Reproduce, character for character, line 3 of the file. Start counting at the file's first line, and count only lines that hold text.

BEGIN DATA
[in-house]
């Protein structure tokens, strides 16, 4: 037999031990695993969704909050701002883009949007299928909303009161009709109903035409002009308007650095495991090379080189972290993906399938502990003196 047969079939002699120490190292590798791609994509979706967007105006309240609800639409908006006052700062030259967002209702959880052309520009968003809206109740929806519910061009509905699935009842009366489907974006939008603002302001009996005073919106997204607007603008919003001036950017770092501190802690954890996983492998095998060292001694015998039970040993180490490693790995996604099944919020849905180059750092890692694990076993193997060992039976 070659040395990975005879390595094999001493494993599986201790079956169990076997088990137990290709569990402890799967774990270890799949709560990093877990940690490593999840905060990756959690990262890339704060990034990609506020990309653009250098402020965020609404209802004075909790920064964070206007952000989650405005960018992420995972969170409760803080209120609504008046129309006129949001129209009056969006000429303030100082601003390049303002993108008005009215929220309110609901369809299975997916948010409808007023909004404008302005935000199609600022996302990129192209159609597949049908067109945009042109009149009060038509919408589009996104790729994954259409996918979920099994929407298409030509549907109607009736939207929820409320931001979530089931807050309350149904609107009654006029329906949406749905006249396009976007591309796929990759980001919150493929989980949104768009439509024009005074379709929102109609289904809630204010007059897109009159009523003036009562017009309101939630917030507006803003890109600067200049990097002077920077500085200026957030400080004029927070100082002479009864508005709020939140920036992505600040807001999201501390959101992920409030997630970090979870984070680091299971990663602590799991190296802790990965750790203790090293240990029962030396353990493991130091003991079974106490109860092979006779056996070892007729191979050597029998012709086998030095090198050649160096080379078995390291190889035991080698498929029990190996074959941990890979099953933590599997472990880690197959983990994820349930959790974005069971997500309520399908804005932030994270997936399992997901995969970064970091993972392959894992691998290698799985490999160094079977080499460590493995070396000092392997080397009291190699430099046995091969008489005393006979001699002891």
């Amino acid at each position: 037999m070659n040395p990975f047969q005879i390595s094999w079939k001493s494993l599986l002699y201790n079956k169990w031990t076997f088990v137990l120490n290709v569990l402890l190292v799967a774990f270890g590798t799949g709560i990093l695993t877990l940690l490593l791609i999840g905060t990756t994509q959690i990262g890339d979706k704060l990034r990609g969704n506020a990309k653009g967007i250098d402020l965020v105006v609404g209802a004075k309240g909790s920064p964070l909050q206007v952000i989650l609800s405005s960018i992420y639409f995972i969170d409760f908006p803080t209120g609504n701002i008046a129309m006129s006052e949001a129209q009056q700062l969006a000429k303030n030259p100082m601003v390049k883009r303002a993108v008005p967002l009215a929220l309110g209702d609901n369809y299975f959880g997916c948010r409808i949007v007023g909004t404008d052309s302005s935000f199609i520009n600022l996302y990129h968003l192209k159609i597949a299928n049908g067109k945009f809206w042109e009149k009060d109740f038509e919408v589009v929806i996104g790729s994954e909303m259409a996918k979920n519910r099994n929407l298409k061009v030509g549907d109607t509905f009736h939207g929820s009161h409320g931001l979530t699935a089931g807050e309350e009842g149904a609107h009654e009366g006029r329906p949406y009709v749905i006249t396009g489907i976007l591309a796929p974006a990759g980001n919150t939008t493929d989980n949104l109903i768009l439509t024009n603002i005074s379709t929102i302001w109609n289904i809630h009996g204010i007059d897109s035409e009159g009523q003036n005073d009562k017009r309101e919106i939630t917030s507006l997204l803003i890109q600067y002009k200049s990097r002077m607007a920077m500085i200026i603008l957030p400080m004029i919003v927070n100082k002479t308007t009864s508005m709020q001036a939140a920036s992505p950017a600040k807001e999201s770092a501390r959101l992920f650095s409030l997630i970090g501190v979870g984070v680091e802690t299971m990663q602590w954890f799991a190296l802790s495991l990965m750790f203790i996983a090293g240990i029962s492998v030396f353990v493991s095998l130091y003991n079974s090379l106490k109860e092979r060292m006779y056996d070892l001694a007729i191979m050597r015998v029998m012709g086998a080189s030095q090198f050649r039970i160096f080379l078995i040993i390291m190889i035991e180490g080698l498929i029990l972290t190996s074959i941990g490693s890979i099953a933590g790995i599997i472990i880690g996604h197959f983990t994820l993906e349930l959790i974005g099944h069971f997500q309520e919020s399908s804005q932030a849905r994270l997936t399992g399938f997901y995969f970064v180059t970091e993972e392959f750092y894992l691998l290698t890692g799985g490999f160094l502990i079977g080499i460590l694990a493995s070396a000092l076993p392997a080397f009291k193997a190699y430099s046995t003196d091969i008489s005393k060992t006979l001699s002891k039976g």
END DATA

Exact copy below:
């Amino acid at each position: 037999m070659n040395p990975f047969q005879i390595s094999w079939k001493s494993l599986l002699y201790n079956k169990w031990t076997f088990v137990l120490n290709v569990l402890l190292v799967a774990f270890g590798t799949g709560i990093l695993t877990l940690l490593l791609i999840g905060t990756t994509q959690i990262g890339d979706k704060l990034r990609g969704n506020a990309k653009g967007i250098d402020l965020v105006v609404g209802a004075k309240g909790s920064p964070l909050q206007v952000i989650l609800s405005s960018i992420y639409f995972i969170d409760f908006p803080t209120g609504n701002i008046a129309m006129s006052e949001a129209q009056q700062l969006a000429k303030n030259p100082m601003v390049k883009r303002a993108v008005p967002l009215a929220l309110g209702d609901n369809y299975f959880g997916c948010r409808i949007v007023g909004t404008d052309s302005s935000f199609i520009n600022l996302y990129h968003l192209k159609i597949a299928n049908g067109k945009f809206w042109e009149k009060d109740f038509e919408v589009v929806i996104g790729s994954e909303m259409a996918k979920n519910r099994n929407l298409k061009v030509g549907d109607t509905f009736h939207g929820s009161h409320g931001l979530t699935a089931g807050e309350e009842g149904a609107h009654e009366g006029r329906p949406y009709v749905i006249t396009g489907i976007l591309a796929p974006a990759g980001n919150t939008t493929d989980n949104l109903i768009l439509t024009n603002i005074s379709t929102i302001w109609n289904i809630h009996g204010i007059d897109s035409e009159g009523q003036n005073d009562k017009r309101e919106i939630t917030s507006l997204l803003i890109q600067y002009k200049s990097r002077m607007a920077m500085i200026i603008l957030p400080m004029i919003v927070n100082k002479t308007t009864s508005m709020q001036a939140a920036s992505p950017a600040k807001e999201s770092a501390r959101l992920f650095s409030l997630i970090g501190v979870g984070v680091e802690t299971m990663q602590w954890f799991a190296l802790s495991l990965m750790f203790i996983a090293g240990i029962s492998v030396f353990v493991s095998l130091y003991n079974s090379l106490k109860e092979r060292m006779y056996d070892l001694a007729i191979m050597r015998v029998m012709g086998a080189s030095q090198f050649r039970i160096f080379l078995i040993i390291m190889i035991e180490g080698l498929i029990l972290t190996s074959i941990g490693s890979i099953a933590g790995i599997i472990i880690g996604h197959f983990t994820l993906e349930l959790i974005g099944h069971f997500q309520e919020s399908s804005q932030a849905r994270l997936t399992g399938f997901y995969f970064v180059t970091e993972e392959f750092y894992l691998l290698t890692g799985g490999f160094l502990i079977g080499i460590l694990a493995s070396a000092l076993p392997a080397f009291k193997a190699y430099s046995t003196d091969i008489s005393k060992t006979l001699s002891k039976g």